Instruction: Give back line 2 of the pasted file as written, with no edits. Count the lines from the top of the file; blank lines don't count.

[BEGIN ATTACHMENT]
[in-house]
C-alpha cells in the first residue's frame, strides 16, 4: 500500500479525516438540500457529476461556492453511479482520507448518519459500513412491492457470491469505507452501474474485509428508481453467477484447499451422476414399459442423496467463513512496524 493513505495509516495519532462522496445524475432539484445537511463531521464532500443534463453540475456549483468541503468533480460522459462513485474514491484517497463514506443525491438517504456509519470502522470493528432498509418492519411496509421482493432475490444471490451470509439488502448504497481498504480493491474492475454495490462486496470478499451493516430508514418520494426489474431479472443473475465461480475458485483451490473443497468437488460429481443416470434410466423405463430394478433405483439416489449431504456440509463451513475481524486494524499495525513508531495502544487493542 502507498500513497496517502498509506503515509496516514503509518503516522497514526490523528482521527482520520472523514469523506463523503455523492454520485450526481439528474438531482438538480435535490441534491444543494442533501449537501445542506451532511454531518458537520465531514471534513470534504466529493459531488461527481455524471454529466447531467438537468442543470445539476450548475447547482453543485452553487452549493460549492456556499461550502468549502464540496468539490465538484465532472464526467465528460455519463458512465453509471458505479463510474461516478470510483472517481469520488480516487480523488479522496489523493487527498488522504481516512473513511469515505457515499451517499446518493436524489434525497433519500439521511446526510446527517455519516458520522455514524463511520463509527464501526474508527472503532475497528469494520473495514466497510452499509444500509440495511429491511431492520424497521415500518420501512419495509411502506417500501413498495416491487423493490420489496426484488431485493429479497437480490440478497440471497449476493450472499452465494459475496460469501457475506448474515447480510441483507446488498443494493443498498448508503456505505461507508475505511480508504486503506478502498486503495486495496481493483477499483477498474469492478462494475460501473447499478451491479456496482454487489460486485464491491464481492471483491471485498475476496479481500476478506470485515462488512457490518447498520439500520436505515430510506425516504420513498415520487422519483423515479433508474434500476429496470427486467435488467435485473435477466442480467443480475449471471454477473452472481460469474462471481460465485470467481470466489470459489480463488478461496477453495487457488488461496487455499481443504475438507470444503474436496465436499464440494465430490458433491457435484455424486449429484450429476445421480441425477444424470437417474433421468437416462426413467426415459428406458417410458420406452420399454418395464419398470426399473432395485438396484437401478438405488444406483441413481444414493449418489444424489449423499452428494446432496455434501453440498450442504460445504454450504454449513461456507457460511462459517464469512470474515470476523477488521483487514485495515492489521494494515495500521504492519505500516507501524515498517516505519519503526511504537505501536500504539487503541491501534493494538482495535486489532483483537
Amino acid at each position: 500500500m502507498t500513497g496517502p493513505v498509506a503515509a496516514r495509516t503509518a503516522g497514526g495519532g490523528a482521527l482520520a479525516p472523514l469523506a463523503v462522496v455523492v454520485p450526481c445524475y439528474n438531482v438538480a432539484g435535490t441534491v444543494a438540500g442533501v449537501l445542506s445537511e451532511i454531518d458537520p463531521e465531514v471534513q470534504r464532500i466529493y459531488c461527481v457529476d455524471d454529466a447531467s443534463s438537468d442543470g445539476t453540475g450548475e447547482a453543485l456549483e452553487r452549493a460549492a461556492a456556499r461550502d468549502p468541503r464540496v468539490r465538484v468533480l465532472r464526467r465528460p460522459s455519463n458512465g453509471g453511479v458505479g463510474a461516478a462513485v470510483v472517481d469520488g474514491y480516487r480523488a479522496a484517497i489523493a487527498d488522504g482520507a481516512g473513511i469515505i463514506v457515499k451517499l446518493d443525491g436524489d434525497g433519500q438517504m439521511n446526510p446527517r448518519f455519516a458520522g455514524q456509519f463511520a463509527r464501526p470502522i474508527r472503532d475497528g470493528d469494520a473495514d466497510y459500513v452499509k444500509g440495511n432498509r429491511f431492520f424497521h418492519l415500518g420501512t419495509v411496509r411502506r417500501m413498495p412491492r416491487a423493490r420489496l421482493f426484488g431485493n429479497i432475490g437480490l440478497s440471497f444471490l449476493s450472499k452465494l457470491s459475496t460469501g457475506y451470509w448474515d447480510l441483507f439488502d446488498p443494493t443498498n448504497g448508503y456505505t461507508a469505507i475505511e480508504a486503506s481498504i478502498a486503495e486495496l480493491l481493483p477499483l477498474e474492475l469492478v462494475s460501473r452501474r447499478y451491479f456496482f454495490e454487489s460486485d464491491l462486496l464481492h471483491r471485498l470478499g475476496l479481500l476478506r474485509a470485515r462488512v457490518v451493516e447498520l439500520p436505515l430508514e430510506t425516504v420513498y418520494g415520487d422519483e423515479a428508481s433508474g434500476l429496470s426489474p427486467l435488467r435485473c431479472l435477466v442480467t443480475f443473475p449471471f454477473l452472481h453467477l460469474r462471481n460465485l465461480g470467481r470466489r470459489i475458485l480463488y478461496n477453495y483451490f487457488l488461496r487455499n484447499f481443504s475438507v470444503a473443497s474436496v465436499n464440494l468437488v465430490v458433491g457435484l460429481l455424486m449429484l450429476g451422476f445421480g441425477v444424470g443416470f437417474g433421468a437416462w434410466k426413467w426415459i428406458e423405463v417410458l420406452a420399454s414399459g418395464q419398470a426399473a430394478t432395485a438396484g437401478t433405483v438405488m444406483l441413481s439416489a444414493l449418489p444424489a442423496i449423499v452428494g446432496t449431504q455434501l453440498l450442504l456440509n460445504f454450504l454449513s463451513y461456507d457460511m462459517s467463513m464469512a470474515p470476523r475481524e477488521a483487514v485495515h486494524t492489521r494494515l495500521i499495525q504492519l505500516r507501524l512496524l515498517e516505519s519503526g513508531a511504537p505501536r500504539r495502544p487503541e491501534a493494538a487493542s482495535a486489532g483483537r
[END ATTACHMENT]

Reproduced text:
C-alpha cells in the first residue's frame, strides 16, 4: 500500500479525516438540500457529476461556492453511479482520507448518519459500513412491492457470491469505507452501474474485509428508481453467477484447499451422476414399459442423496467463513512496524 493513505495509516495519532462522496445524475432539484445537511463531521464532500443534463453540475456549483468541503468533480460522459462513485474514491484517497463514506443525491438517504456509519470502522470493528432498509418492519411496509421482493432475490444471490451470509439488502448504497481498504480493491474492475454495490462486496470478499451493516430508514418520494426489474431479472443473475465461480475458485483451490473443497468437488460429481443416470434410466423405463430394478433405483439416489449431504456440509463451513475481524486494524499495525513508531495502544487493542 502507498500513497496517502498509506503515509496516514503509518503516522497514526490523528482521527482520520472523514469523506463523503455523492454520485450526481439528474438531482438538480435535490441534491444543494442533501449537501445542506451532511454531518458537520465531514471534513470534504466529493459531488461527481455524471454529466447531467438537468442543470445539476450548475447547482453543485452553487452549493460549492456556499461550502468549502464540496468539490465538484465532472464526467465528460455519463458512465453509471458505479463510474461516478470510483472517481469520488480516487480523488479522496489523493487527498488522504481516512473513511469515505457515499451517499446518493436524489434525497433519500439521511446526510446527517455519516458520522455514524463511520463509527464501526474508527472503532475497528469494520473495514466497510452499509444500509440495511429491511431492520424497521415500518420501512419495509411502506417500501413498495416491487423493490420489496426484488431485493429479497437480490440478497440471497449476493450472499452465494459475496460469501457475506448474515447480510441483507446488498443494493443498498448508503456505505461507508475505511480508504486503506478502498486503495486495496481493483477499483477498474469492478462494475460501473447499478451491479456496482454487489460486485464491491464481492471483491471485498475476496479481500476478506470485515462488512457490518447498520439500520436505515430510506425516504420513498415520487422519483423515479433508474434500476429496470427486467435488467435485473435477466442480467443480475449471471454477473452472481460469474462471481460465485470467481470466489470459489480463488478461496477453495487457488488461496487455499481443504475438507470444503474436496465436499464440494465430490458433491457435484455424486449429484450429476445421480441425477444424470437417474433421468437416462426413467426415459428406458417410458420406452420399454418395464419398470426399473432395485438396484437401478438405488444406483441413481444414493449418489444424489449423499452428494446432496455434501453440498450442504460445504454450504454449513461456507457460511462459517464469512470474515470476523477488521483487514485495515492489521494494515495500521504492519505500516507501524515498517516505519519503526511504537505501536500504539487503541491501534493494538482495535486489532483483537